Partial interest deals are transactions in which investors take partial stakes in buildings instead of buying them outright. In 2011, partial interest deals accounted for $9.9 billion (63 percent), of the $15.7 billion in Manhattan office transactions, according to the New York Times. In 2007, when the market was at its height, less than $5.7 billion (19 percent) of Manhattan’s $30.3 billion in office transactions were partial interest deals.

In some of these deals, the owner uses the outside investor’s capital and credit to persuade the lender to restructure the debt. In exchange, the investor receives equity in the property – a process known as recapitalization. Of the 98 Manhattan office transactions over $100 million that have closed since 2010, 40 involved partial interest deals or recapitalizations.

According to the article, three market forces are fueling the partial interest/recapitalization trend:

1. The plentiful supply of capital that investors are eager to place in coveted properties.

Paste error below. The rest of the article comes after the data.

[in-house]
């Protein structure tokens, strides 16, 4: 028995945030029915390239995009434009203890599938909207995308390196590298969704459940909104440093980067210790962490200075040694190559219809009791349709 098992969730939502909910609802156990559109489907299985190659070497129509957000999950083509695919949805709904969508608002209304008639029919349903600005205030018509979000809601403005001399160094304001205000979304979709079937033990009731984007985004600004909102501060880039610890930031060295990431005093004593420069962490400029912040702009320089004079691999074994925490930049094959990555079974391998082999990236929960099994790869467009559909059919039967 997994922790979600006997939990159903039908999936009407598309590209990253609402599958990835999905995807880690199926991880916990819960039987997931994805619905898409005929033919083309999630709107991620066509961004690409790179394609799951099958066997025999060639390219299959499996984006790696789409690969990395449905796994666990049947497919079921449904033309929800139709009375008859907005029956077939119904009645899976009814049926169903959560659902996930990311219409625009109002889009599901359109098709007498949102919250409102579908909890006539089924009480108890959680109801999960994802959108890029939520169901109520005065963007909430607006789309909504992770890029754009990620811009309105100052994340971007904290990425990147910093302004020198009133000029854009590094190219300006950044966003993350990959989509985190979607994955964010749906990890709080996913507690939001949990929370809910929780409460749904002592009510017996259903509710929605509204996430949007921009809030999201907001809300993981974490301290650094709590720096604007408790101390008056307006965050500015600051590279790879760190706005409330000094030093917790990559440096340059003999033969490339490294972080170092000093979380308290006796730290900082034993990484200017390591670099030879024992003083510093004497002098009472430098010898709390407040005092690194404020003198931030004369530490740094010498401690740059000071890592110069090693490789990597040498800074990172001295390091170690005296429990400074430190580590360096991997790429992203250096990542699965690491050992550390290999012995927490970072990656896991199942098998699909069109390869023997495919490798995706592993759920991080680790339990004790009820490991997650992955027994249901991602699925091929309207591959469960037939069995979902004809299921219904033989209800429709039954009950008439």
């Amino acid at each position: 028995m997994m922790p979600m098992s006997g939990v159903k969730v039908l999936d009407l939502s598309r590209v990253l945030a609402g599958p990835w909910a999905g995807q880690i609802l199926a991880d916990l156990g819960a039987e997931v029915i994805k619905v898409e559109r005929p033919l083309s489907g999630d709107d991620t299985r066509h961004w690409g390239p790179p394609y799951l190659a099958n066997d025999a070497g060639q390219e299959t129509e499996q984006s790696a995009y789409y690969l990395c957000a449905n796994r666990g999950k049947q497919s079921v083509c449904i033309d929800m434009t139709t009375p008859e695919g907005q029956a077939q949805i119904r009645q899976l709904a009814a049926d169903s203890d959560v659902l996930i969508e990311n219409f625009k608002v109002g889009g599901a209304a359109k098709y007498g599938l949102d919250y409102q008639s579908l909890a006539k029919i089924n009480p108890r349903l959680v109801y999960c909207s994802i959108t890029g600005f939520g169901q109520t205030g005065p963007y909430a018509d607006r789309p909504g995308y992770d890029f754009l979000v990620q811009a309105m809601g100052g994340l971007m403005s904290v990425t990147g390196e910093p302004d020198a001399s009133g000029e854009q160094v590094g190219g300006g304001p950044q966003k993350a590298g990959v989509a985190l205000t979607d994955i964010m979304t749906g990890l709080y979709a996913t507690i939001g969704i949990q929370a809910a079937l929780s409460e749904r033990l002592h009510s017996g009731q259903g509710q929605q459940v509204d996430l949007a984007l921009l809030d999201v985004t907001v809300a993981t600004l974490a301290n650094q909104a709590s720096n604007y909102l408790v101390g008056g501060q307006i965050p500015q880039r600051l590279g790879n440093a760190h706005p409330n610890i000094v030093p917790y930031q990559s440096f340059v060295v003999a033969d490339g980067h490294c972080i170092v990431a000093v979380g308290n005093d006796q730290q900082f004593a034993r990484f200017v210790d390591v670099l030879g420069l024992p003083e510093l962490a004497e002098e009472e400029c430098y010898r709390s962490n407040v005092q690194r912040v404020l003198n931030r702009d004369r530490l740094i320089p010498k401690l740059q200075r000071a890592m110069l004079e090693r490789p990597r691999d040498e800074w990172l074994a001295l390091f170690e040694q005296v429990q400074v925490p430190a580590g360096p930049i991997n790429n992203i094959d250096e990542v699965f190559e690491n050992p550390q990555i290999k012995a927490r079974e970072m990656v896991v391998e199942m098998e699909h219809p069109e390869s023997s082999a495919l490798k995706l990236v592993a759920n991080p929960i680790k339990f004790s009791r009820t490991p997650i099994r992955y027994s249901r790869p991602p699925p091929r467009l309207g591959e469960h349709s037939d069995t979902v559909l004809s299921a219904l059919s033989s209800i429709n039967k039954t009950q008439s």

2. Maturing commercial mortgages that must be paid off and replaced with new financing amid conservative lending practices.

3. The seller can avoid paying a transfer tax by selling less than 50 percent of the property (combined city and state transfer tax in Manhattan is 3.025 percent – one of the highest in the nation).

Research in CRE

Commercial real estate is maturing as an asset class and becoming increasingly attractive to investors looking to diversify their portfolios. As a result, the demand for dedicated research and analysis is also growing.

The Washington Post reports that CBRE has a research staff numbering 450 worldwide. Furthermore, the growth of data collection services like CoStar permit in-house research staff such as those at CBRE to spend less time on information collection and more time on assessing how the data affects their clients.

The article also indicates that brokerage firms are selecting researchers who are less likely to use the position as a stepping-stone to becoming a broker and more likely to view research and analysis as a long-term career.